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THE AUTHOR AND HIS TIMES
Who wrote Beowulf-the oldest known epic poem written in English-is a question that has mystified readers for centuries. It's generally thought that the poem was performed orally by the poet before a "live" audience, and that in this way it eventually passed down to readers and listeners. Another theory is that the poem was recited by memory by a "scop," a traveling entertainer who went from court to court, singing songs and telling stories, until it was finally written down at the request of a king who wanted to hear it again.
Because there are three major battle scenes in the poem, some readers believe that Beowulf was composed by three different authors. Other readers claim that the sections that take place in Denmark and the sections that occur after Beowulf returns to Geatland were the work of different authors. The majority of critics agree that because of the unified structure of the poem, with its interweaving of historical information into the flow of the main narrative, the poem was most likely composed by one person.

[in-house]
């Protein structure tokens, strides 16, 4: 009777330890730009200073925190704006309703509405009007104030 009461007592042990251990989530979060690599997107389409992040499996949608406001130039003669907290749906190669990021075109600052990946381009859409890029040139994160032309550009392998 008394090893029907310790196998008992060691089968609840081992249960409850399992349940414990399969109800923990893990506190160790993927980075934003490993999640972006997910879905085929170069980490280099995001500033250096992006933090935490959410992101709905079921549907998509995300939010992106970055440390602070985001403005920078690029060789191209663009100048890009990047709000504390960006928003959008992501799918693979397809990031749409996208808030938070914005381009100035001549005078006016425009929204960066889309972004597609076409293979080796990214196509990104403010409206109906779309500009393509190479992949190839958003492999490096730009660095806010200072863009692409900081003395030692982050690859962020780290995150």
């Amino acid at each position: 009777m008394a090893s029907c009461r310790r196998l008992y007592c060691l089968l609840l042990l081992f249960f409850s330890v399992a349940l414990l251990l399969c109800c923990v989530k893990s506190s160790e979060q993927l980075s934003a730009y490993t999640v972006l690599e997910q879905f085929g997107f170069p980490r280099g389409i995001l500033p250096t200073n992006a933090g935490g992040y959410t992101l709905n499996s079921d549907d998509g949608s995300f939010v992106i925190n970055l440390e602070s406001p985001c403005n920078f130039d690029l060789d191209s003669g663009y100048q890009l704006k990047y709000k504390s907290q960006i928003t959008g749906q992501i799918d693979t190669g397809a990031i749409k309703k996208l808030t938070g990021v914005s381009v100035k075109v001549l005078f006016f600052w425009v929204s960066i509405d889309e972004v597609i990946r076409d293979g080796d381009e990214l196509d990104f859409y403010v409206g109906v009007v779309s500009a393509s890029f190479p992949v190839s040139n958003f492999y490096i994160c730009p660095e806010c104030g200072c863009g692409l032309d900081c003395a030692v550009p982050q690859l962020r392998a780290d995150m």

As you read the poem try to imagine yourself in the banquet hall of a large castle, eating and drinking with your friends. The court entertainer-much like a stand-up comedian in a nightclub-begins telling his story. Your presence in the hall means that you're probably a member of the aristocratic class, either a descendant of the founder of a particular tribe or one of your king's followers. (Anglo-Saxon society was divided into two main classes: the aristocracy and the proletariat. Beowulf, as you'll see, gives us very little information about the life of the average person in Anglo-Saxon society, but concerns itself exclusively with life in the court and on the battlefield.)
Most of the stories were written and recited during this time to entertain and instruct the members of the aristocratic class. The scop assumed that his audience was familiar with the stories of ancient times. It was his job to make them as interesting and as vivid as possible.